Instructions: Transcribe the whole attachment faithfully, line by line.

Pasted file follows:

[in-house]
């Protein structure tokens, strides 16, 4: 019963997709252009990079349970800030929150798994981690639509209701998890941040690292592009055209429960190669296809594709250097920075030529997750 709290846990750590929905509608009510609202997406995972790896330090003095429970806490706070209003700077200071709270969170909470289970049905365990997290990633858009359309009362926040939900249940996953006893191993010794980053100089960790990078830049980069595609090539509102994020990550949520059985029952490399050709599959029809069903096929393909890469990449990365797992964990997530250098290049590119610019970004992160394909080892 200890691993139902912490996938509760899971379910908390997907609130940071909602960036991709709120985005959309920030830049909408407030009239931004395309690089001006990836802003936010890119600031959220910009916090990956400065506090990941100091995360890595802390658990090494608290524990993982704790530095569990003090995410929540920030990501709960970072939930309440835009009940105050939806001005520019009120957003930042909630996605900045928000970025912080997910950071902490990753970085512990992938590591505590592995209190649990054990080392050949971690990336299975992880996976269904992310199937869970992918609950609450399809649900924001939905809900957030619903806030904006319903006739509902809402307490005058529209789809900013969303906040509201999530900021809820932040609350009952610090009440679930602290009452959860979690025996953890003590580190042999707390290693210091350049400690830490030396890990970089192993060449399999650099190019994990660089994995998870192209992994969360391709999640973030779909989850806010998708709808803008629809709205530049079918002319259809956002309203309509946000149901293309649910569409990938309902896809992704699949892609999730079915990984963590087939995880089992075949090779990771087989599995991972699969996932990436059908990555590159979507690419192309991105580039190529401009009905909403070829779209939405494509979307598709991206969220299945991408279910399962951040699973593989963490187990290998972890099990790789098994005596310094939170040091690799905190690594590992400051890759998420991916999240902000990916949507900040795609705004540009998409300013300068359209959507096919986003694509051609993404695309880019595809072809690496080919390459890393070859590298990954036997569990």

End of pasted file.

[in-house]
């Protein structure tokens, strides 16, 4: 019963997709252009990079349970800030929150798994981690639509209701998890941040690292592009055209429960190669296809594709250097920075030529997750 709290846990750590929905509608009510609202997406995972790896330090003095429970806490706070209003700077200071709270969170909470289970049905365990997290990633858009359309009362926040939900249940996953006893191993010794980053100089960790990078830049980069595609090539509102994020990550949520059985029952490399050709599959029809069903096929393909890469990449990365797992964990997530250098290049590119610019970004992160394909080892 200890691993139902912490996938509760899971379910908390997907609130940071909602960036991709709120985005959309920030830049909408407030009239931004395309690089001006990836802003936010890119600031959220910009916090990956400065506090990941100091995360890595802390658990090494608290524990993982704790530095569990003090995410929540920030990501709960970072939930309440835009009940105050939806001005520019009120957003930042909630996605900045928000970025912080997910950071902490990753970085512990992938590591505590592995209190649990054990080392050949971690990336299975992880996976269904992310199937869970992918609950609450399809649900924001939905809900957030619903806030904006319903006739509902809402307490005058529209789809900013969303906040509201999530900021809820932040609350009952610090009440679930602290009452959860979690025996953890003590580190042999707390290693210091350049400690830490030396890990970089192993060449399999650099190019994990660089994995998870192209992994969360391709999640973030779909989850806010998708709808803008629809709205530049079918002319259809956002309203309509946000149901293309649910569409990938309902896809992704699949892609999730079915990984963590087939995880089992075949090779990771087989599995991972699969996932990436059908990555590159979507690419192309991105580039190529401009009905909403070829779209939405494509979307598709991206969220299945991408279910399962951040699973593989963490187990290998972890099990790789098994005596310094939170040091690799905190690594590992400051890759998420991916999240902000990916949507900040795609705004540009998409300013300068359209959507096919986003694509051609993404695309880019595809072809690496080919390459890393070859590298990954036997569990």